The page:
At the appointed evening and time, I arrived to a conference room at the Kabbalah Centre. With eight other curious souls and here is what I learned from three attractive young women: sign up for the Power of Kabbalah (POK) class and all the secrets to Kabbalistic teachings would be revealed and my paradigm shifted. Each 10-week course will take me further on my spiritual quest. POK 1 teaches that I create my own reality. POK 2 shows me how to remove my blockages. Finally, in POK 3, I learn to become a purer channel for the Light of the Creator. If I sign up for the complete series—POK1, POK2, and POK3—I get a $770 value for $520. Payment methods include Visa, MasterCard, American Express, Discover, Cash, or Check (Payable to the Kabbalah Centre).
So, from what I gathered, I could have everything I wanted in the world—in particular “lasting fulfillment”—if I knew how to properly receive these gifts. Except what I wanted was to know exactly what Kabbalah was, which no one would tell me. I also wanted to take a look in the Centre’s main sanctuary, which I was told was off limits, and to sit in on a class in session—from which I had been swiftly booted.
Yet, at the Kabbalat Shabbat service in an ordinary reform synagogue just a few blocks from the ice skating rink I frequented as a teenager, on an evening when I did not expect anything and yet was open to what might come, I happened upon a group of people who were inviting, maybe even pulling, light into the world. No slick marketing materials, no fancy jargon, no pretty girls with evasive answers. Just a surprising number of old ladies and a bunch of other normal folks sitting in a big circle using their voices and imaginations to fill up with joy and gratitude and a sense of abundance so as not to be the sort of people who move through the world feeling needy or lacking—you know the sort, people who are willing to manipulate and lie and steal and hurt because they are hungry, always hungry. As I sat and sang, I understood a primary purpose of Kabbalah, if not all the specifics. It is this: to toil in the privacy of your own heart to know and feel that you are and possess more than enough so that you can show up to any situation with something to give. It might take an inordinate amount of work to acknowledge and meet your own voracious need, but it must be done so you’re not, intentionally or unintentionally, looking to sources outside of yourself to meet that need. Instead, you are able to offer empathy, support, forgiveness, or joy. Your light shines because your vessel is full and you have more than enough to share.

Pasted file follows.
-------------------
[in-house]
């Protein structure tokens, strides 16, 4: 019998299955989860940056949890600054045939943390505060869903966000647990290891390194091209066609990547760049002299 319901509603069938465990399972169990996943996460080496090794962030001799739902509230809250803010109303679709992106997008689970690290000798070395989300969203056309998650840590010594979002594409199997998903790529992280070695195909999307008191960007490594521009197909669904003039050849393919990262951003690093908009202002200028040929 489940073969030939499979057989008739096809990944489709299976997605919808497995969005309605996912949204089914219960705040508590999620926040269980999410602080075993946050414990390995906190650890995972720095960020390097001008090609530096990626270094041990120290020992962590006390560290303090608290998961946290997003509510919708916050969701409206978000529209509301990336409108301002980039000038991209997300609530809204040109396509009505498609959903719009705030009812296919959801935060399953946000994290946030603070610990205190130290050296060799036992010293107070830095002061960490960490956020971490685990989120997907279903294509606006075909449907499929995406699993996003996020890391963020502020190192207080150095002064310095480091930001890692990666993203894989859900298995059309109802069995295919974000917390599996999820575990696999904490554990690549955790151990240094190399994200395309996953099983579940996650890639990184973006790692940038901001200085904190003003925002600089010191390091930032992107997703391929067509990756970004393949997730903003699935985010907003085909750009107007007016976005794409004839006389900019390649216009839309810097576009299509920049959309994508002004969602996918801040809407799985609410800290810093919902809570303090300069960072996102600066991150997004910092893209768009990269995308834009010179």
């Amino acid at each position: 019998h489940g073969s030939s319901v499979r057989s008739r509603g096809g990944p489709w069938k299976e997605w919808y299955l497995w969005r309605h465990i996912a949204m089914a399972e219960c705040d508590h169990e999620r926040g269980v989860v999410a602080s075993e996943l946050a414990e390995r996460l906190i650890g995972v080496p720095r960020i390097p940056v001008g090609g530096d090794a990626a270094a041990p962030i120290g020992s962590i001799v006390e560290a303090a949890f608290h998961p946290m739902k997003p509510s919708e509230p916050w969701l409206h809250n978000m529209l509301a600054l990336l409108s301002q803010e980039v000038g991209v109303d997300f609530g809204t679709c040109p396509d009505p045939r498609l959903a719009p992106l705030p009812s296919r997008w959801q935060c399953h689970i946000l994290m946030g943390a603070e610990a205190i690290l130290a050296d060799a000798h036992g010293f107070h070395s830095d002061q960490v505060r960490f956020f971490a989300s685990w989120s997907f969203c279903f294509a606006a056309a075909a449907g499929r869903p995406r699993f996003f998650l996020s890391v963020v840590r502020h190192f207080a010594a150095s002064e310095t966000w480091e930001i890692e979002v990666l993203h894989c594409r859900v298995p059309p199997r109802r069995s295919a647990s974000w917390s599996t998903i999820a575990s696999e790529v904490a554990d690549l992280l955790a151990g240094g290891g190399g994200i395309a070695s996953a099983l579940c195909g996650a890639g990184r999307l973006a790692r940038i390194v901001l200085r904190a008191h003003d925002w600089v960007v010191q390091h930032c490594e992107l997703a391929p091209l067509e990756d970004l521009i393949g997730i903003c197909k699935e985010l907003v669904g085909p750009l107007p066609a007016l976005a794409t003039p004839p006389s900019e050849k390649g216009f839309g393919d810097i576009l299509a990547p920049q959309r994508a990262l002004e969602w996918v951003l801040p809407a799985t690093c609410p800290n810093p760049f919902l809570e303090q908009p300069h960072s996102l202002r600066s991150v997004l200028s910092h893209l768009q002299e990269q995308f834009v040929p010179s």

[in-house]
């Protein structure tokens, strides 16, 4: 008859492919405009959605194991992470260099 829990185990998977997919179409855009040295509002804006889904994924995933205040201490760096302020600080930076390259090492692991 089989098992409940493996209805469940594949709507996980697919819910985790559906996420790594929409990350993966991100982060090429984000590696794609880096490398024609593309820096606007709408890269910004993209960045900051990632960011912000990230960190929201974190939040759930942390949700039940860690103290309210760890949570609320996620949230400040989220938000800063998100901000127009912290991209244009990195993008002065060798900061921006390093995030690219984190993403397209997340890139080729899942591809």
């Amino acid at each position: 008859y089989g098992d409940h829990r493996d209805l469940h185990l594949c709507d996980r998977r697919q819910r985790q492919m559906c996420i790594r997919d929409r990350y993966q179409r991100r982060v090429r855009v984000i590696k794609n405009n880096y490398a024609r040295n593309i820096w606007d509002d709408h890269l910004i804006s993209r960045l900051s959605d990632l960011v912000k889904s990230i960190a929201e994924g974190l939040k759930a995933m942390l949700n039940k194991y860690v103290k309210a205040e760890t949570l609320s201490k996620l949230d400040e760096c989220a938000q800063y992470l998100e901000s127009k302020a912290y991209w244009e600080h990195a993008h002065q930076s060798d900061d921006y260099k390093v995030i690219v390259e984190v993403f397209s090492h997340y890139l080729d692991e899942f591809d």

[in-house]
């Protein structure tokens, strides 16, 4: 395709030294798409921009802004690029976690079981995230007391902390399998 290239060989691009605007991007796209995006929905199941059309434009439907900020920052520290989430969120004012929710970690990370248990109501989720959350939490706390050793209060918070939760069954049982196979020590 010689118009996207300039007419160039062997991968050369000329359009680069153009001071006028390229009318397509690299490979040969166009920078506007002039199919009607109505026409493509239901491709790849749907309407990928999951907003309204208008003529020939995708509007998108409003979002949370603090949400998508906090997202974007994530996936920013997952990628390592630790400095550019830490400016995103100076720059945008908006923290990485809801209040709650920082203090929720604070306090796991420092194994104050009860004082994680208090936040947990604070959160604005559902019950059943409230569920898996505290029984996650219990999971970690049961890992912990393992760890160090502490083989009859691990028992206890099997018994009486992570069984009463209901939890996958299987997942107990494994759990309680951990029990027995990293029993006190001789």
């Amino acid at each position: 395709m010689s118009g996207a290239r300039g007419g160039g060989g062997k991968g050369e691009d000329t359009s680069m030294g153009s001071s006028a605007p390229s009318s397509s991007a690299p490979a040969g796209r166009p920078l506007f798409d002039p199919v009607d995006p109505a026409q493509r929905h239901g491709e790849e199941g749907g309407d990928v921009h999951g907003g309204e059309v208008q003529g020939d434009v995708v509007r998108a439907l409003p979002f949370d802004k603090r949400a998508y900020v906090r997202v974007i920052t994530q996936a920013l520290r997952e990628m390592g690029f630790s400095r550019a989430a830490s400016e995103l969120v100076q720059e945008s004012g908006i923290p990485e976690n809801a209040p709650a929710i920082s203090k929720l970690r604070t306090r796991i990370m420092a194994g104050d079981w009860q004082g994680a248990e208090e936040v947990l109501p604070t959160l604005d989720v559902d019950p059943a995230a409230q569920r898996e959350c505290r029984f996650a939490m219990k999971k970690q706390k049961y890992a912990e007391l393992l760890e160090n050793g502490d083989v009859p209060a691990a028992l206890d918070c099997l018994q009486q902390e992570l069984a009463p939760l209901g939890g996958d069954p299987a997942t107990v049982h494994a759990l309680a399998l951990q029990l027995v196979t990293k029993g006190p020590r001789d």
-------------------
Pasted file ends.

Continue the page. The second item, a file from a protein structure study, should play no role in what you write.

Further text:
During my visit to the Kabbalah Centre, I bought a book called God Wears Lipstick: Kabbalah for Women by the wife in the husband-wife duo that founded the center. I hoped it would shed light on the Light. In it, she explains that before the universe as we know it formed, all that existed was the light and the original vessel. Everything we perceive as matter was united in this single vessel until the Big Bang blew it apart. Now we think of ourselves and all we see as being separate, unique entities when our true nature is really one of cohesiveness. The book explains that, in a sense, life is a process to “regain our former wholeness.”